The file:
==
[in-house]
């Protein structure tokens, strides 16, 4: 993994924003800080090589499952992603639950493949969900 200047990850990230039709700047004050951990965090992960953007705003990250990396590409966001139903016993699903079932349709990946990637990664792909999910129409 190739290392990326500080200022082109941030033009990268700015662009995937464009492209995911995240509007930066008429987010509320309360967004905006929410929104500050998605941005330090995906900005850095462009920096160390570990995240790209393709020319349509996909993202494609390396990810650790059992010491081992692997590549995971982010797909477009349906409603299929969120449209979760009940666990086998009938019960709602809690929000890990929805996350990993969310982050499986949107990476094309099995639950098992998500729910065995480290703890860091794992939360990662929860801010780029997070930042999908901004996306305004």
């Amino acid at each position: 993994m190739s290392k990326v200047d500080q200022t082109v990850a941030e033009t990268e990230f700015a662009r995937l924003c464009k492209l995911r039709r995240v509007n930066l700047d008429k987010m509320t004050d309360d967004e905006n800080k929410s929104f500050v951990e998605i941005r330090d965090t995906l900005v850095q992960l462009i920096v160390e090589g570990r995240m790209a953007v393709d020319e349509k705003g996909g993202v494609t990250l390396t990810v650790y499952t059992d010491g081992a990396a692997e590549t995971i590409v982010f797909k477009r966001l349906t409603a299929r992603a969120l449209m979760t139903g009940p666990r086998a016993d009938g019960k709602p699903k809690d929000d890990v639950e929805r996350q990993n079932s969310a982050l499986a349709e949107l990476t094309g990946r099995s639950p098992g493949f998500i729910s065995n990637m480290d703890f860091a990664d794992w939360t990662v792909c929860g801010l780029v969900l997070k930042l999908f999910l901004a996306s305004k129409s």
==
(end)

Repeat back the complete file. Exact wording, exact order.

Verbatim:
[in-house]
């Protein structure tokens, strides 16, 4: 993994924003800080090589499952992603639950493949969900 200047990850990230039709700047004050951990965090992960953007705003990250990396590409966001139903016993699903079932349709990946990637990664792909999910129409 190739290392990326500080200022082109941030033009990268700015662009995937464009492209995911995240509007930066008429987010509320309360967004905006929410929104500050998605941005330090995906900005850095462009920096160390570990995240790209393709020319349509996909993202494609390396990810650790059992010491081992692997590549995971982010797909477009349906409603299929969120449209979760009940666990086998009938019960709602809690929000890990929805996350990993969310982050499986949107990476094309099995639950098992998500729910065995480290703890860091794992939360990662929860801010780029997070930042999908901004996306305004």
């Amino acid at each position: 993994m190739s290392k990326v200047d500080q200022t082109v990850a941030e033009t990268e990230f700015a662009r995937l924003c464009k492209l995911r039709r995240v509007n930066l700047d008429k987010m509320t004050d309360d967004e905006n800080k929410s929104f500050v951990e998605i941005r330090d965090t995906l900005v850095q992960l462009i920096v160390e090589g570990r995240m790209a953007v393709d020319e349509k705003g996909g993202v494609t990250l390396t990810v650790y499952t059992d010491g081992a990396a692997e590549t995971i590409v982010f797909k477009r966001l349906t409603a299929r992603a969120l449209m979760t139903g009940p666990r086998a016993d009938g019960k709602p699903k809690d929000d890990v639950e929805r996350q990993n079932s969310a982050l499986a349709e949107l990476t094309g990946r099995s639950p098992g493949f998500i729910s065995n990637m480290d703890f860091a990664d794992w939360t990662v792909c929860g801010l780029v969900l997070k930042l999908f999910l901004a996306s305004k129409s």